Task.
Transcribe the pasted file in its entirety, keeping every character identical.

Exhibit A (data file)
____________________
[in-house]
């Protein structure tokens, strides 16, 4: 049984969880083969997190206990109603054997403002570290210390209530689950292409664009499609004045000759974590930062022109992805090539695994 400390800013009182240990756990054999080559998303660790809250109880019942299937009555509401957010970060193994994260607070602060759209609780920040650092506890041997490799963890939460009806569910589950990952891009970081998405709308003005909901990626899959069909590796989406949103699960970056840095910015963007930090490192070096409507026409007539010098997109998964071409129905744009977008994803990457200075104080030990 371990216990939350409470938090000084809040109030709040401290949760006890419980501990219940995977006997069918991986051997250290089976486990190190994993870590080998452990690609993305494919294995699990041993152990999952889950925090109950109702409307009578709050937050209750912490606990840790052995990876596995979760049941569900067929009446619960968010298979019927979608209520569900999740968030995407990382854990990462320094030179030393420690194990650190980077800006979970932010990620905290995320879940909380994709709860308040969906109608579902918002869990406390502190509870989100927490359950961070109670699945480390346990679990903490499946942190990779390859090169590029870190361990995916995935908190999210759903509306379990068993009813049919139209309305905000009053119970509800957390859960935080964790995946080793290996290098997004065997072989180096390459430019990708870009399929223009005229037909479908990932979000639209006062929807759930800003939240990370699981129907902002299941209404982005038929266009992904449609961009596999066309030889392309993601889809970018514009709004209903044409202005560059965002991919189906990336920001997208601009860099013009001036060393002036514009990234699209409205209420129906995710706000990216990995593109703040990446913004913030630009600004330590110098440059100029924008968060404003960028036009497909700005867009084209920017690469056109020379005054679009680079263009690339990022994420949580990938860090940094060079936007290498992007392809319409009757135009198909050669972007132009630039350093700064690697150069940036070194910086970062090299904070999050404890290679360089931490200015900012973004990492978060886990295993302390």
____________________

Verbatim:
[in-house]
């Protein structure tokens, strides 16, 4: 049984969880083969997190206990109603054997403002570290210390209530689950292409664009499609004045000759974590930062022109992805090539695994 400390800013009182240990756990054999080559998303660790809250109880019942299937009555509401957010970060193994994260607070602060759209609780920040650092506890041997490799963890939460009806569910589950990952891009970081998405709308003005909901990626899959069909590796989406949103699960970056840095910015963007930090490192070096409507026409007539010098997109998964071409129905744009977008994803990457200075104080030990 371990216990939350409470938090000084809040109030709040401290949760006890419980501990219940995977006997069918991986051997250290089976486990190190994993870590080998452990690609993305494919294995699990041993152990999952889950925090109950109702409307009578709050937050209750912490606990840790052995990876596995979760049941569900067929009446619960968010298979019927979608209520569900999740968030995407990382854990990462320094030179030393420690194990650190980077800006979970932010990620905290995320879940909380994709709860308040969906109608579902918002869990406390502190509870989100927490359950961070109670699945480390346990679990903490499946942190990779390859090169590029870190361990995916995935908190999210759903509306379990068993009813049919139209309305905000009053119970509800957390859960935080964790995946080793290996290098997004065997072989180096390459430019990708870009399929223009005229037909479908990932979000639209006062929807759930800003939240990370699981129907902002299941209404982005038929266009992904449609961009596999066309030889392309993601889809970018514009709004209903044409202005560059965002991919189906990336920001997208601009860099013009001036060393002036514009990234699209409205209420129906995710706000990216990995593109703040990446913004913030630009600004330590110098440059100029924008968060404003960028036009497909700005867009084209920017690469056109020379005054679009680079263009690339990022994420949580990938860090940094060079936007290498992007392809319409009757135009198909050669972007132009630039350093700064690697150069940036070194910086970062090299904070999050404890290679360089931490200015900012973004990492978060886990295993302390």